Here's how we support widening access and participation through our products and services.

We work in partnership with charities and other sector organisations, to provide practical and inspiring information, advice, and resources for under-represented groups, as well as producing reports to inform public debate.

We've produced a range of materials to provide you with information to support widening access and participation.

Analysis and insights associated with progression to post-18 education and training 

Using applicant and survey data, UCAS publishes high-impact reports offering insight into students’ progression to their next steps, including the barriers and motivations along the way. These reports cover a broad range of issues, including student decision-making, mental health, apprenticeships, LGBT+, and widening participation.

View UCAS' recent reports

Where next: What influences the choices school leavers make? 

In March 2021, we released our 'Where next' report, which highlighted the impact of qualification and subject choice at school on students’ future pathways, and recommended ways they can be better supported to make fully informed choices at every stage.

Key findings

  • 83% of students choose their degree subject before they choose their preferred university or college, highlighting the importance of subject-focused outreach.
  • As well as two in five saying more information and advice would have led to them making better choices, almost one in three say they did not receive any information about apprenticeships from their school, showing that more needs to be done to promote parity across these routes.
  • More than a quarter of students we surveyed would make different GCSE/National 5 choices now they know what their degree course involves – and around a third would choose a different post-16 options.

View the press release and report 

Insight into application trends and behaviours

Every year, UCAS publishes an end of cycle report which provides data and narrative reports, helping to describe national trends in applicant behaviour across the four countries of the UK.

 Good practice and toolkits

To support HE providers with their widening access and participation work, we've developed good practice in collaboration with expert organisations. They give examples of the support and good practice available, offer considerations for providers that may not have a defined package of support in place, and explain how providers can prepare for future changes to application data.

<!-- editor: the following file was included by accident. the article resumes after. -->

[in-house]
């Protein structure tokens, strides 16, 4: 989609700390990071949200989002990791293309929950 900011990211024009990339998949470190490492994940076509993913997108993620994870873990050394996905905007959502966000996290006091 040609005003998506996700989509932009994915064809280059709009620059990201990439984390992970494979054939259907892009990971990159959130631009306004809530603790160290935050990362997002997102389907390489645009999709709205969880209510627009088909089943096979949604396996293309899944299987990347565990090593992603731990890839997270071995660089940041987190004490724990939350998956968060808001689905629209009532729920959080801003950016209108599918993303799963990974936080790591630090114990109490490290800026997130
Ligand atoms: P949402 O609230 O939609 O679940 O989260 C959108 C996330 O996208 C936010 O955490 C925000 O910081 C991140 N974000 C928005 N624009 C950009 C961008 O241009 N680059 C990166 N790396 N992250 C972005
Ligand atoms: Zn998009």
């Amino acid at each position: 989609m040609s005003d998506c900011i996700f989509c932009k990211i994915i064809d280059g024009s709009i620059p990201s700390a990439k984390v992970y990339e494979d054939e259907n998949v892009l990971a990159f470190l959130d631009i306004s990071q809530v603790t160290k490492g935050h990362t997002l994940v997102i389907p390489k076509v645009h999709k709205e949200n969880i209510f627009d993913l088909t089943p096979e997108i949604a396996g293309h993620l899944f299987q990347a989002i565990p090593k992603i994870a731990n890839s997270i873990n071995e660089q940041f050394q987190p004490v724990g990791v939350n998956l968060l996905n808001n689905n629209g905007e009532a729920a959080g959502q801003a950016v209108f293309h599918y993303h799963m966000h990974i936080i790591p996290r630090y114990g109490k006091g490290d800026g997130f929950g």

We also provide student-facing information and advice to support under-represented groups applying to higher education:

To help teachers and advisers supporting young people from under-represented backgrounds, we offer some specific tools and resources including:

Products and services that support widening access and participation

UCAS works with sector organisations to support with the provision of data to facilitate the analysis of cohorts.

Our data services include:

Outreach Evaluator (STROBE)

Outreach Evaluator (STROBE) is a service developed by UCAS in 2014. It supports the evaluation of widening access and participation activities by taking the personal data that has been supplied and matching it to the UCAS database to trace the progress of the individual. UCAS publishes over two million data points which can be used to support widening access and participation. While the service relies on the input of named data, the output is in an aggregated format. It can be accessed free of charge provided specific criteria are met:

  • The work is for public benefit.
  • The organisation’s finances would be a barrier to them using the paid service.
  • The organisation is happy to have the results shared on

Find out more about Outreach Evaluator (958.69 KB) and how it works (152.33 KB).

Contextualised admissions and UCAS' contextual data service

Contextual information and data can be used by universities and colleges to assess an applicant’s achievement and potential in light of their educational and socio-economic background. The aim is to form a more complete picture of an individual applicant’s characteristics.

To support contextualised admissions, we currently offer two contextual data services for providers:

  1. UCAS' contextual data service – offering data and background information about an applicant’s school or college, and local area data in the form of POLAR2, POLAR3, POLAR 4, and the Scottish Index of Multiple Deprivation (SIMD).